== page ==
These continuing inequalities play a significant role in the processes of HIV transmission to women. The first level relates to the growing number of child sexual abuses, a disturbing factor fueling the spread of the virus among young children, both females and males. The most worrying dimension to the increase in child sexual abuses is that some of the perpetrators are infected by the HIV virus and thus believe that sex with a virgin would cure them.
Media reports indicate that this tendency is not confined to South Africa, but also to some of the countries in the region. In some instances, these cases go unreported because the perpetrators are family members or individuals known to the families. Information on such abuses against children in the various African countries is not easily available to make an analysis of the extent of the problem.
However, the foregoing report highlights the serious implications on child mortality rates.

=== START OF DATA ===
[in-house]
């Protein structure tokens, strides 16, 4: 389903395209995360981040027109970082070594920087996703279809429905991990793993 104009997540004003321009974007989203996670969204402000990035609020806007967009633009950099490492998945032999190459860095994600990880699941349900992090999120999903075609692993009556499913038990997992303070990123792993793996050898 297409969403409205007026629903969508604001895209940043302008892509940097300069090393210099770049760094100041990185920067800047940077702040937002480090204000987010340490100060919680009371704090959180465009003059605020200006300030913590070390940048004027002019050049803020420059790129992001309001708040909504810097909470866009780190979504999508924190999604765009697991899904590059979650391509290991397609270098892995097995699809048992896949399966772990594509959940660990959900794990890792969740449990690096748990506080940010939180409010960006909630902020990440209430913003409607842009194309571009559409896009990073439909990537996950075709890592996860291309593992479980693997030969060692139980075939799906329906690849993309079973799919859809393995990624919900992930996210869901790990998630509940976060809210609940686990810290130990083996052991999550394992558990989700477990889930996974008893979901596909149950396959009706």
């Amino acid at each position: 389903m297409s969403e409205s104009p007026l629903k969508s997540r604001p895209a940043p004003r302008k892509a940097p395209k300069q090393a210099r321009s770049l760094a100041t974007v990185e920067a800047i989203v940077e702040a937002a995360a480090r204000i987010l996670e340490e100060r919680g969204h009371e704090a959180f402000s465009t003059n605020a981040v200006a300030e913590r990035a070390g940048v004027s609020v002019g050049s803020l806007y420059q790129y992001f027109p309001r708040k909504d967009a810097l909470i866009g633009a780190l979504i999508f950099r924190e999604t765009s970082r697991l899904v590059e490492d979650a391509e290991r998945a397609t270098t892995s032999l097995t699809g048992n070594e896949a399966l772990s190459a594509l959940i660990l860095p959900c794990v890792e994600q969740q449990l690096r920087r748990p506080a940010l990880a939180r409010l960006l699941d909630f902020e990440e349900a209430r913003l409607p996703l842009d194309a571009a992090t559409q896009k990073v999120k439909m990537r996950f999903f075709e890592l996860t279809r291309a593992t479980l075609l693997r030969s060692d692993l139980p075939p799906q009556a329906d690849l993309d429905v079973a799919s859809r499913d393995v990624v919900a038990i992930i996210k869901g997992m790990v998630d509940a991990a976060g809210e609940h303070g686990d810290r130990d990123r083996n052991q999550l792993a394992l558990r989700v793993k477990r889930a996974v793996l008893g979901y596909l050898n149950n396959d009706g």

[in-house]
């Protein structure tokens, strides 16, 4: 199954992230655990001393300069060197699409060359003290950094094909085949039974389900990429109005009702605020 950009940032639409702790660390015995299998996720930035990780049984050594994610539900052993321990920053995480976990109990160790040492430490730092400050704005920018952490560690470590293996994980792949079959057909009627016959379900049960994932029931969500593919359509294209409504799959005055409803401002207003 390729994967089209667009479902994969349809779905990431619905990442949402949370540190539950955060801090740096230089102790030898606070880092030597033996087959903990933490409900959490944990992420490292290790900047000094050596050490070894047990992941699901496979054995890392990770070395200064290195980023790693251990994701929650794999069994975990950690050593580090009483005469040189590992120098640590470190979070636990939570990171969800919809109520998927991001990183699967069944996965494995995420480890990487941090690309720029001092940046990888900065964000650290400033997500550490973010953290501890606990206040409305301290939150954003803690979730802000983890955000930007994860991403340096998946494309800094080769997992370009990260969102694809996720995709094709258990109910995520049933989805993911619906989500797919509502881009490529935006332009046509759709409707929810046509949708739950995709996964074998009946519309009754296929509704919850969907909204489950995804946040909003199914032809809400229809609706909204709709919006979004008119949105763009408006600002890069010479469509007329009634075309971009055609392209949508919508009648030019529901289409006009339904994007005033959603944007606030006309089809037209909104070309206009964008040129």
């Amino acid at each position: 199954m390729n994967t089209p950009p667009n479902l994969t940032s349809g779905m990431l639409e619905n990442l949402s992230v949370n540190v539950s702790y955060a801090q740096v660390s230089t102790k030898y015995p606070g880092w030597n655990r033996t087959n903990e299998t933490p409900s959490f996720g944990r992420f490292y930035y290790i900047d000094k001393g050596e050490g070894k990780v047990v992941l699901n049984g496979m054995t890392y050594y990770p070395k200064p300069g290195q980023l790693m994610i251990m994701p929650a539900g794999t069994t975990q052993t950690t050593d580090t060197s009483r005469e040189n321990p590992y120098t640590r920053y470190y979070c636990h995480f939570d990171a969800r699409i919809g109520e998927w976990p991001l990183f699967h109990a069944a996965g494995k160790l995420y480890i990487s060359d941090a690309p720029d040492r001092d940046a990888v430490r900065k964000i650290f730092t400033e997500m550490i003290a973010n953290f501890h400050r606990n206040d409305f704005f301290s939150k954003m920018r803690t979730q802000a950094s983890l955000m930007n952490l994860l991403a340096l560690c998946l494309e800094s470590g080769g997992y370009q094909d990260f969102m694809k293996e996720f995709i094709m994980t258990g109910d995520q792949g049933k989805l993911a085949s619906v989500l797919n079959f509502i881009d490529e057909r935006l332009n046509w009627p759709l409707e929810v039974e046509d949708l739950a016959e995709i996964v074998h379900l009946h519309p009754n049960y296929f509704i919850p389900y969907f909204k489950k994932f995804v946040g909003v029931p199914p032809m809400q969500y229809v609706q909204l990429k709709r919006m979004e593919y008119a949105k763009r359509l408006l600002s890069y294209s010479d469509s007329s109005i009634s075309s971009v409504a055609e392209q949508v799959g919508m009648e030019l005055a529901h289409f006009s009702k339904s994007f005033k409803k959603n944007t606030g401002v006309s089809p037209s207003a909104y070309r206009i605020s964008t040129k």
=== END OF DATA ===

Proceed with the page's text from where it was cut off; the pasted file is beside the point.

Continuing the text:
Furthermore, the general economic decline in most African countries has changed societies such that the traditional safety nets of extended families and communities that used to exist for orphans decades ago are almost non-existent at present.
The death of a parent or both parents at times mean the disintegration of the family unit, forcing young children to fend for themselves. Many of these orphans drop out of school to form child headed households to look after their siblings or live on the streets until they reach adulthood.
The impact of HIV/AIDS on human development in African countries
In cases where orphans are taken into the care of grandparents or relatives, their lives are never the same as these guardians may lack parenting capacities due to old age, lack of resources or lack of care. The trauma of losing parents as well as the lack of economic and educational opportunities and poor socialization could lead to anti-social behaviour such as crime, rebellion and prostitution.